Top Health Risks for Men

June is Men’s Health Month, so we’re tackling the top men’s health risks and how you can help protect yourself from them.

  1. Heart Disease

It’s the number one killer for men, with the most common form being Coronary Artery Disease. A man’s risk of heart disease rises significantly starting at age 45, and 1 in 3 men will have some form of cardiovascular disease in their lifetime.

So how can you lower your risk of Heart Disease?

  • If you smoke or use tobacco products, it’s time to quit. Period.
  • Get your Blood Pressure checked by a physician yearly. If you have high blood pressure, seek advice on how to lower it and keep it under control.
  • Limit your alcohol intake. Drinking too much causes high blood pressure.
  • Maintain a heart-healthy diet, and make physical activity a priority. Trade foods high in sodium, cholesterol and saturated fats for fresh fruits and vegetables, whole grains and lean meats.
  1. Cancer

Cancer can strike anyone, but the types more commonly found in men are prostate cancer (which is the leading cancer killer of men in the United States), skin cancer, lung cancer and colon and rectal cancer.

You can lower your risk of getting cancer by adopting a healthy lifestyle, wearing sunscreen and getting regular checkups with your doctor. If you have a family history of cancer, you have increased risk of getting cancer too, so talk with your family about any cancers that run in your family, and share that information with your doctor. The earlier cancer is detected, the more treatable it is.

By getting these screenings regularly, you can detect early signs of cancer:

  • At age 50, schedule both a Colonoscopy and a Prostate Exam.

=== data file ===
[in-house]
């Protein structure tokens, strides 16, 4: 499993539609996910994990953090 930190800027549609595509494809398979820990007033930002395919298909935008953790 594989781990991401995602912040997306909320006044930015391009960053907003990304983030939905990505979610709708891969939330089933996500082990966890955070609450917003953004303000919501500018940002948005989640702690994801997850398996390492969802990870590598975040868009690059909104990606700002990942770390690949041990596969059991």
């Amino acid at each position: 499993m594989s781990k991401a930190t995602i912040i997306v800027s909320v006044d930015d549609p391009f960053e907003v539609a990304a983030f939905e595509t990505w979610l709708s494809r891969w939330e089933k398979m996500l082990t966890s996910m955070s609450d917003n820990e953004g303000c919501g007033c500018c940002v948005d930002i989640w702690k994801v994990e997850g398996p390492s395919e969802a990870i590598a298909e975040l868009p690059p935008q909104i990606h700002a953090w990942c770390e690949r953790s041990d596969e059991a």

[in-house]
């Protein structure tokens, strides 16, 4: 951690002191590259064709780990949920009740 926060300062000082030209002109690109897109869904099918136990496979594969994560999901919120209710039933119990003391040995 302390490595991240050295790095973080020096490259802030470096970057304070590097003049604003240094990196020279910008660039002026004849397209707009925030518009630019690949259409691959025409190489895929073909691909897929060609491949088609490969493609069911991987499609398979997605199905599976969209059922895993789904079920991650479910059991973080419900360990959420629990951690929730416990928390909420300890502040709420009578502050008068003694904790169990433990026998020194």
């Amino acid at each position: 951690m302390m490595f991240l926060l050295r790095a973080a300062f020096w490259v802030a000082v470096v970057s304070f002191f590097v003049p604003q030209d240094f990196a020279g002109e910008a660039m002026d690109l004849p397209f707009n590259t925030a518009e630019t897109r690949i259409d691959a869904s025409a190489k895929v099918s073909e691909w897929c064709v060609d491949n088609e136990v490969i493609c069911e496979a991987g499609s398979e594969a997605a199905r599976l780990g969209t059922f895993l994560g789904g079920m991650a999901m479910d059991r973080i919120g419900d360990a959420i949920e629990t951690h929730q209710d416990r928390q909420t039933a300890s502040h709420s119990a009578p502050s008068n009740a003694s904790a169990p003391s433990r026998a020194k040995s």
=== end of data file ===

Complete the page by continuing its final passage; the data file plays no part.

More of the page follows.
• If you are a smoker, get a Low Dose CT Chest Screening to check for signs of Lung Cancer.
  1. Chronic Lower Respiratory Diseases

These respiratory diseases usually start with an innocent “smoker’s cough.” Over time, that cough can lead to life-threatening conditions – think lung cancer, emphysema or COPD – that interfere with normal breathing.

While exposure to harsh chemicals such as asbestos cause greater risk, smoking still remains the leading cause of cancer. I’ve said it before, but I’ll say it again: “If you smoke, it’s time to quit!”

  1. Diabetes

Type 2 is the most common form of Diabetes, and lucky for you, it’s preventable.

Many men have it for years and never know until they develop problems such as vision loss, kidney disease or erectile dysfunction. So, what’s your action plan to preventing diabetes? Maintaining an ideal body weight is the most important thing you can do, along with these steps:

  • Eat healthy.
  • Exercise regularly.
  • Know your family’s history of diabetes, and discuss it with your doctor.

If you’re over the age of 45, you should be screened every 3 years.

  1. Accidents (Unintentional Injuries)

Even though I hate to admit it, you’re not invincible. Unintentional injuries are the number 3 cause of death in the United States, and they account for 1 of every 4 emergency department visits. Death can result from various types of accidents and in many cases can be prevented.

Here are just a few steps you can take to lower your risks:

  • Don’t drive when you feel sleepy.
  • Don’t drive under the influence of drugs or alcohol.
  • Don’t accept a ride with an impaired driver.
  • Wear your seat belt.
  • Look for safety issues around your home, and remove tripping hazards that can cause falls.
  • Use safety gear during sports activities.
  • Be especially careful with ladders, power equipment and chemicals when working around your home.

Addressing your health can be scary, but avoiding it altogether can be deadly. So go on… make that appointment with your primary care doctor!

 

This article was written by Dr. Ben E. Owens Jr., internal medicine specialist with St. Bernards Clopton Clinic. A Jonesboro native, he earned his medical degree from the University of Arkansas for Medical Sciences and completed a residency in internal medicine at the University of Tennessee Affiliated Hospitals. He holds an undergraduate degree in zoology from Arkansas State University and has practiced medicine in Jonesboro for more than 25 years. Owens serves on the St. Bernards Healthcare Governing Board and the Clopton Clinic Board and is medical director of St. Bernards Hospice and Home Health.

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